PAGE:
Put on therefore, as the elect of God, holy and beloved, bowels of mercies, kindness, humbleness of mind, meekness, longsuffering; Forbearing one another, and forgiving one another, if any man have a quarrel against any: even as Christ forgave you, so also do ye
“Put on as the elect of God, kindness…”
There is a story of an old man who carried a little can of oil with him everywhre he went and if he pass through a door that squeaked, he poured a little oil on the hinges. If a gate was hard to open, he oiled the latch. And thus he passed through life lubricating all hard places and making it easier for those who came after him.
People called him eccentric queer, and cranky; but the old man went steadily on refilling is can of oil when it became empty, and oiled the hard places he found.
there are many lives that creak and grate harshly as they live day by day. Nothing goes right with them. They need lubricating with the oil of gladness, gentleness, or thoughtfulness.
Have you your own can of oil with you?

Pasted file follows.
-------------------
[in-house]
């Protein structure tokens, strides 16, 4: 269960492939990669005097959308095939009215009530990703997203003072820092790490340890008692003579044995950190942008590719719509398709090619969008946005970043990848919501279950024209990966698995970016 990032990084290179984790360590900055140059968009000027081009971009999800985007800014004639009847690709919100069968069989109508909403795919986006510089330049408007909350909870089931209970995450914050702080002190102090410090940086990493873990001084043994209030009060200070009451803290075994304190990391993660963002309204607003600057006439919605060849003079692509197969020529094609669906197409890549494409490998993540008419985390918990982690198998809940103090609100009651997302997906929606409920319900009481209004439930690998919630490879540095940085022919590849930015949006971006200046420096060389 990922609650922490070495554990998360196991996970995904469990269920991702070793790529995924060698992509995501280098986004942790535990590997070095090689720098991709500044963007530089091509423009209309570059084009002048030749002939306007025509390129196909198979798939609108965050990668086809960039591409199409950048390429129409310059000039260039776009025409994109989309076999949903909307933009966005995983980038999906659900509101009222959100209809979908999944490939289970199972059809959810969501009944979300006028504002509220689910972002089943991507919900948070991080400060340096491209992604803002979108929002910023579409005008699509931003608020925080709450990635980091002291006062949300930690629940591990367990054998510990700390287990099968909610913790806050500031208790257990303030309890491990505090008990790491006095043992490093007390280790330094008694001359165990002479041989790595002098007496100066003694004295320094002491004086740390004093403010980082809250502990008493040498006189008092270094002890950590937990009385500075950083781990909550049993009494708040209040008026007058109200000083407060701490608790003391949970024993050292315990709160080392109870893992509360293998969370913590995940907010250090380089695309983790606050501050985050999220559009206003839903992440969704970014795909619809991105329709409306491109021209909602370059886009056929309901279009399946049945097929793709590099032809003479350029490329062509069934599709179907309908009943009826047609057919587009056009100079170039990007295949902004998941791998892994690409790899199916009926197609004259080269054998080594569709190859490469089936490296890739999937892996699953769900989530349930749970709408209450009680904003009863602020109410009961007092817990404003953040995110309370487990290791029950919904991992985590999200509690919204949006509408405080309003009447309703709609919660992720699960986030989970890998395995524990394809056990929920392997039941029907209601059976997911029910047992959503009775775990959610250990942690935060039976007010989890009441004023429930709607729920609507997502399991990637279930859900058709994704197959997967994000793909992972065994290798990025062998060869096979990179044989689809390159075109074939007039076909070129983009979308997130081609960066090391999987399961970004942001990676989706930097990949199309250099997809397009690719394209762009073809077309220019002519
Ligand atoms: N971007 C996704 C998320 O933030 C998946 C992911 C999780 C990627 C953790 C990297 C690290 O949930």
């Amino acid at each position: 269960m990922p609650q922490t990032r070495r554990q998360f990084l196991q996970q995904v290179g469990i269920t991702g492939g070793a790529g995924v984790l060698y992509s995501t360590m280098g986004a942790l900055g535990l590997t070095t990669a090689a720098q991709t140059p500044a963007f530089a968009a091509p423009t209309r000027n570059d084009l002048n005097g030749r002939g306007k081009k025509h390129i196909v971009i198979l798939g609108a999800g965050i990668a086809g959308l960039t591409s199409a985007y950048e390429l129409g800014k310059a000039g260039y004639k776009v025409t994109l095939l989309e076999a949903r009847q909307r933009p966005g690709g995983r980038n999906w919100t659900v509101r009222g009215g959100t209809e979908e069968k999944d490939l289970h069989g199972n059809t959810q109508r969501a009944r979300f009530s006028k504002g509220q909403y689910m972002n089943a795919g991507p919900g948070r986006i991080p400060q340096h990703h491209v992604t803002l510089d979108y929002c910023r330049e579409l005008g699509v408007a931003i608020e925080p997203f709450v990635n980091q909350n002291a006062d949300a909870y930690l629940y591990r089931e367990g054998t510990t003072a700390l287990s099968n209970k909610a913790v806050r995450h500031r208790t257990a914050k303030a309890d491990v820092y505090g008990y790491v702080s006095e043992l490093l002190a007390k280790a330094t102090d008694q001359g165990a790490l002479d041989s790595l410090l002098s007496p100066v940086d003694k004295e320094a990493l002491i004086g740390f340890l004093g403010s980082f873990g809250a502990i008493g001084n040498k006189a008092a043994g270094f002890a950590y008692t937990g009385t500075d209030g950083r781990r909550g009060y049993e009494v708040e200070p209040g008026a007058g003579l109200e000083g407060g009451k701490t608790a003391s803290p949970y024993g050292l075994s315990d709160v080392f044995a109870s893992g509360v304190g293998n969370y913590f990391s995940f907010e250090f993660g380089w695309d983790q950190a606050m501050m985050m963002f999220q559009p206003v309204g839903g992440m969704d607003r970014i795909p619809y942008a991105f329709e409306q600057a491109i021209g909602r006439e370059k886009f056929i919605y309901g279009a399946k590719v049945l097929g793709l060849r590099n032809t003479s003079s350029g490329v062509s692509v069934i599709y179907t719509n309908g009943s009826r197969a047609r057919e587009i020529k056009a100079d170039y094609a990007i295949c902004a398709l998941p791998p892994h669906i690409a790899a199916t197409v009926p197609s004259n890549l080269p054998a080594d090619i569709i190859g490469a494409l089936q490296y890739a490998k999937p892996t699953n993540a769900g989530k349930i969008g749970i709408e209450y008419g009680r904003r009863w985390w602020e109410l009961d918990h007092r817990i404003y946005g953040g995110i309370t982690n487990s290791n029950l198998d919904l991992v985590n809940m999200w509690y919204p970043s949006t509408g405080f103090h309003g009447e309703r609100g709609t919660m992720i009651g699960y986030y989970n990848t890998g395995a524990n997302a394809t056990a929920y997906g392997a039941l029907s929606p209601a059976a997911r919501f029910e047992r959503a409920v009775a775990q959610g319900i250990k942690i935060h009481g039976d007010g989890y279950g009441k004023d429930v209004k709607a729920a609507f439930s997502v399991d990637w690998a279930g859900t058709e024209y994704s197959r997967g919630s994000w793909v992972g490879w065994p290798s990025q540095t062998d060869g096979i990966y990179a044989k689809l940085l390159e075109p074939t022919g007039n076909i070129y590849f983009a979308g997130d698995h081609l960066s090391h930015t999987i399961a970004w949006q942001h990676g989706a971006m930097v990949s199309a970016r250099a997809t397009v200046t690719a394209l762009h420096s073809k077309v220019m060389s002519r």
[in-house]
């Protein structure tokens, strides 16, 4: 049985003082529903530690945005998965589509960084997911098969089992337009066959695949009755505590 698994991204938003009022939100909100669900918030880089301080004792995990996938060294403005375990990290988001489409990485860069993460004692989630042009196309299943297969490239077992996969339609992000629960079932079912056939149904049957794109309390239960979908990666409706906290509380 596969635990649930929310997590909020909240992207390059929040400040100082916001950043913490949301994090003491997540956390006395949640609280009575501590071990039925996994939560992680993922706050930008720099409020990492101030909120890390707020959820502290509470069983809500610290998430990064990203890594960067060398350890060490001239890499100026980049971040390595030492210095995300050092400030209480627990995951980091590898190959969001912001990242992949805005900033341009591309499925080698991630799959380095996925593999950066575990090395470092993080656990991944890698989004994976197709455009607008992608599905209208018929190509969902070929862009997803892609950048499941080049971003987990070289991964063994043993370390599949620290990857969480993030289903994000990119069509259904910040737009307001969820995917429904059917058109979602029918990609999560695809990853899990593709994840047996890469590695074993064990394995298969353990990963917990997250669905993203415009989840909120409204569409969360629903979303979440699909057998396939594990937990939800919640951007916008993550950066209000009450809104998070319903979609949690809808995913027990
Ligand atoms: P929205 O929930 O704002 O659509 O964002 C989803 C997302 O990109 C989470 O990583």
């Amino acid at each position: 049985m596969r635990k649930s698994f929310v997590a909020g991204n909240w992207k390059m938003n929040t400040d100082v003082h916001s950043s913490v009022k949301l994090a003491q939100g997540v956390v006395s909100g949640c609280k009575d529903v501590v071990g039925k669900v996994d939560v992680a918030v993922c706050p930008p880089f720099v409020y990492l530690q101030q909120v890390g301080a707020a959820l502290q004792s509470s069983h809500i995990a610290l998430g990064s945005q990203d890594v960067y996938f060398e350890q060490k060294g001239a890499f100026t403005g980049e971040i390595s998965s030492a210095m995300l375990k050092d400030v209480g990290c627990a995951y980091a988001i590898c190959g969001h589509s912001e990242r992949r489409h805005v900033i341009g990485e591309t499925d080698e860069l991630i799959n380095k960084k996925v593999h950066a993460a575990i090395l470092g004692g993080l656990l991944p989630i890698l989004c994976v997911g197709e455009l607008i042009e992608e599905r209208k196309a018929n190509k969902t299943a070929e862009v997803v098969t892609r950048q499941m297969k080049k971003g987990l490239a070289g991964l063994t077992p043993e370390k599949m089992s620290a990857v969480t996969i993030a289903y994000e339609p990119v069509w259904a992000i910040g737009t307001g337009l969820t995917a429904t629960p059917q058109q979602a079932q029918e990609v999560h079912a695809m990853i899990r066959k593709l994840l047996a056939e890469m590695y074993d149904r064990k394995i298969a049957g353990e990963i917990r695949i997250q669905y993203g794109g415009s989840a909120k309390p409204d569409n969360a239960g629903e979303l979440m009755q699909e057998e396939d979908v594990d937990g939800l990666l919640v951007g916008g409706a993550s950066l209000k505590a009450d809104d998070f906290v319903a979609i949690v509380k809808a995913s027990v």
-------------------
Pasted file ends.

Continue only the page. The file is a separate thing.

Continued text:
Be ready with your oil of helpfulness in the early morning to the one nearest you. It may lubricate the whole day for him. The il of good cheer tot he downhearted one–Oh, how much it may mean! The word of courage to the despairing. Speak it.
Our lives touch others by=ut once, perhaps, on the road of life; and then, mayhap, our ways diverge, never to meet again. The oil of kindness has worn the sharp, hard edges off of many a sin-hardened life and left it soft and pliable and ready for the redeeming grace of the Saviour.
A word spoken pleasantly is a large spot of sunshine on a sad heart. Therefore, “Give others the sunshine, tell Jesus the rest.”
“We cannot know the grief
That men may borrow;
We cannot see the souls
Storm-swept by sorrow;
But love can shine upon the way
Let s be kind.
Upon the wheel of ain so many weary lies are broken,
We liven in vain who give no tender token.
Let us be kind.”
from Streams in the Desert, Vol 1
Be kind . . .Today
With my prayers, desiring yours, Leslie